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Employment discrimination case heard by U.S. Supreme Court

The U.S. Supreme Court recently heard a case that presents an issue for which the lower federal courts, including those in California, are in conflict. The question is when does an employee's resignation from a job constitute a constructive termination to meet the requirements of the civil rights laws? The employment discrimination case deals with the regulations regarding federal employees of the U.S. Postal Service.

First, it is important to understand that an employee does not always have to stay on the job -- he or she may quit if the employment discrimination is intolerable and essentially makes it impossible for the employee to continue. That is called a constructive termination in the parlance of employment discrimination law. The date of the termination may, however, have consequences regarding whether a claim for damages under the civil rights laws is timely filed.

The issue in the case was generated by the forced resignation of a postal employee who was clearly harassed and discriminated against by postal authorities when he tried to get a promotion to a better position as postmaster. In order to qualify to file an Equal Employment Opportunity Commission claim of discrimination, the law requires that a federal employee must consult an EEO counselor within 45 days of the occurrence of the discrimination. The Postal Service argues that the 45 days began to run when the employee first announced his retirement. The employee argues that it begins to run when he submitted his resignation, which was several weeks later.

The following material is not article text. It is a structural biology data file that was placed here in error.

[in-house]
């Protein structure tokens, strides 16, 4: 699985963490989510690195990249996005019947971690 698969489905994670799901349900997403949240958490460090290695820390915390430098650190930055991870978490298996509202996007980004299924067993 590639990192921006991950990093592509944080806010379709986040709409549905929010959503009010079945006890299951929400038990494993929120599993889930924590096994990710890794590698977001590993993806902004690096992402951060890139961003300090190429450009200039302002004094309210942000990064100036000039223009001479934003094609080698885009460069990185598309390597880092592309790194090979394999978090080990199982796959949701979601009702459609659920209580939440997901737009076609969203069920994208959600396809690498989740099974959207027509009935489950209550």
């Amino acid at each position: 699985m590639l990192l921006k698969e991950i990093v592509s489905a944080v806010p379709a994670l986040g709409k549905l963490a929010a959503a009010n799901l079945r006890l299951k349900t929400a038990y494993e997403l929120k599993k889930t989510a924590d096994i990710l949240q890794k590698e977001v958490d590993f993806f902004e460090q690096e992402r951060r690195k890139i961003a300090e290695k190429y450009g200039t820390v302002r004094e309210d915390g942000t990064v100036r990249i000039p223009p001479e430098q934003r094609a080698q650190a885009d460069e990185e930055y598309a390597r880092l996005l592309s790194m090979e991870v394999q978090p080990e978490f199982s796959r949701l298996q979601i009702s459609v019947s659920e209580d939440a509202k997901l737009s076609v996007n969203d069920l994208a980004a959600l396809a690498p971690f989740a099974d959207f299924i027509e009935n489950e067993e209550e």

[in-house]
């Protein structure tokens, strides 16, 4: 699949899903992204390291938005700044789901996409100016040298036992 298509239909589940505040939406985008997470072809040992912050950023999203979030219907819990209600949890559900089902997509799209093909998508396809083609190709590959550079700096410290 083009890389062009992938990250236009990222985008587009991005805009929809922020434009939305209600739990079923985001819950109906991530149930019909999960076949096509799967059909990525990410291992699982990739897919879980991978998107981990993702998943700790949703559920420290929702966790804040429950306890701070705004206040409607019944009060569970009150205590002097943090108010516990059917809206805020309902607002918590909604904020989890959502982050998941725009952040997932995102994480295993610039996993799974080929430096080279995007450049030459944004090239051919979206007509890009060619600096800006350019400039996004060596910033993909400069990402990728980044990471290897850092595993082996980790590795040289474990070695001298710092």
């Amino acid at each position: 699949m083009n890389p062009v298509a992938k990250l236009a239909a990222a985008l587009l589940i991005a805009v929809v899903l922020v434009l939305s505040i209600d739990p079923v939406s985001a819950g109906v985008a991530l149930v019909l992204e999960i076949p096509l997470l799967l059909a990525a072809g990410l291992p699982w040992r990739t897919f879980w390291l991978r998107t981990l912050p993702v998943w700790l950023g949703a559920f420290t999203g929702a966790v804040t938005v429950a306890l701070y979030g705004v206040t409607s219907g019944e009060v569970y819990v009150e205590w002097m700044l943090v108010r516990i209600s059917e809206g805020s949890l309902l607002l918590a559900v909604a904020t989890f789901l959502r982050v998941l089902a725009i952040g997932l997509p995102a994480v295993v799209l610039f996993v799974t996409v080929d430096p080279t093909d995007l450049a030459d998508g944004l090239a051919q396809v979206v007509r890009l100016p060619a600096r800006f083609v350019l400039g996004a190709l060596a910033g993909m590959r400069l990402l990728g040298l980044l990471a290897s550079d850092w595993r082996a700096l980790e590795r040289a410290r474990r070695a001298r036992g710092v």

However, the lower federal court judge threw the case out by accepting the position of the Postal Service, which made the employee's employment discrimination claim untimely filed. To boil down the complex fine points of the case, the Supreme Court members asked their usual pointed and penetrating questions of both counsel during the argument recently held. Some public reports indicate that the tide of votes on this issue seems to fall in favor of the employee, but of course, that won't be known for sure until the decision is announced and published. After the Court decides the case, federal courts in California and in all other jurisdictions will follow the decision as there will no longer -- at least theoretically -- be conflicting versions of the law on this issue.

Source: slate.com, "Supreme Court hears Green constructive discharge racism case.", Mark Joseph Stern, Dec. 1, 2015

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